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Irritable Bowel Syndromeby Dave Foreman
Irritable bowel syndrome (IBS) is one of the most common ailments of the bowel (intestines) and affects an estimated 15% of US citizens. IBS is best described as a functional disease, meaning either the muscles or nerves that control the organs are not working normally. The nerves that control the organs include, not only the nerves that lie within the muscles of the organs, but nerves of the spinal cord and brain. It is for this reason that chiropractic therapies can be beneficial for those with IBS.
WHAT CAUSES IBS?
In IBS, the movement of the digestive tract is impaired, but the cause is still unknown. No test can diagnose IBS. And because the symptoms of IBS occur with so many diseases, a long list of conditions must be ruled out before IBS can be diagnosed.The main symptoms are abdominal pain or discomfort occurring with constipation or diarrhea. Other common symptoms are bloating, mucous in the stools, and gas. Symptoms often are so mild folks are not prompted to see a doctor. Since we don't understand what is causing IBS, it is good to know what the potential risk factors are. About 80% of IBS sufferers are women; it is more likely to occur in people in their teens through their 40s. People with stress are at risk, as are those with sensitivities to food (gluten, eggs, dairy, beans, etc), and those taking certain medications, especially antibiotics and antidepressants.
I feel that by controlling certain lifestyle factors, you can achieve a "cure" for this condition. The dietary changes are relatively simple. First, remove all foods that you sense can trigger or exacerbate your condition. If you are unsure, then keep a food diary for at least 30 days. In one column, write down everything you put in your mouth. In the other column, keep track of how you are feeling throughout the day.You will soon notice a pattern and can eliminate the offending foods. Also, since food sensitivities play a role, look into the ELISA test.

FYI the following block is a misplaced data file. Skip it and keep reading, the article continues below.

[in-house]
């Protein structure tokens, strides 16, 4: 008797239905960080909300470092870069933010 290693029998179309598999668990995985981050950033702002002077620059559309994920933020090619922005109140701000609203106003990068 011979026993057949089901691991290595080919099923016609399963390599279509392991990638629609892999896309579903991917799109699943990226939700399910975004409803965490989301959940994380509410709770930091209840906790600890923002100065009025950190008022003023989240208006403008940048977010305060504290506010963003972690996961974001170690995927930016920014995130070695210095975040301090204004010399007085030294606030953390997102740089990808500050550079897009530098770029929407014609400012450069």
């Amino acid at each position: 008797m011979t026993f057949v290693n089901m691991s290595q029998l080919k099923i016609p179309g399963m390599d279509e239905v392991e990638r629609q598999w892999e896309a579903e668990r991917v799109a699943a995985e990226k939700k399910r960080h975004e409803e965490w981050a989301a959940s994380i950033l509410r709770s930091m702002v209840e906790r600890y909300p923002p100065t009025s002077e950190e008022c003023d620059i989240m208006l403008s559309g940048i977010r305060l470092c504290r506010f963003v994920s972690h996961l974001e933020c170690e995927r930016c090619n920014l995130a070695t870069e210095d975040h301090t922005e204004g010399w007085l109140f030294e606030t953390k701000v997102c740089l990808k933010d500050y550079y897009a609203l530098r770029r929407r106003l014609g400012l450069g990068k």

A sedentary lifestyle leads to a lazy digestive system. Get up and move.Walking briskly for 30 minutes a day will have marked improvement on your digestive woes. Mind and spirit are also key. Since many people with IBS have stress management issues, getting your mind/body straight will have almost an immediate impact. Positive thinking, prayer, meditation, whatever you can do to change your stress levels will help get you on the path to better health.
Last but NOT least, supplements will have an immediate impact. Most Americans don't get enough fiber. I recommend flaxseed fiber. Flaxseed contains both soluble and insoluble fibers, lignans and EFAs, which all benefit this condition. If you are not accustomed to using fiber, I suggest increasing your daily intake by 5 grams per week until your daily intake (diet included) is 35-40 grams per day). Make sure to drink plenty of water (at least half your body weight in ounces of water per day) with your fiber. If you don't, your condition may get worse before it gets better.
The combination of Peppermint,Thyme and Rosemary oils in an enteric-coated capsule has been shown extremely helpful in decreasing spasms, cramping, bloating and reducing inflammation. Chamomile has a similar benefit.
Cleansing the liver and then maintaining liver health with digestive bitters like artichoke or dandelion can provide added benefits for IBS patients. I would start with a "whole body" cleanse and then move to a Liver Cleanse (Enzymatic Therapy or Renew Life). After these cleansing programs, add either of the herbs mentioned above or milk thistle.They should help your symptoms over time.
Lastly, I suggest taking digestive enzymes.To help with digestion I recommend protease, lipase, amylase and cellulose. If you're lactose intolerant, make sure your enzyme contains lactase. Here is my protocol:
Renew Life makes an incredible product that can be used instead of Chamomile tea. Intestinal Bowel Soother helps bowel health in many ways and provides an abundance of help for IBS suffers.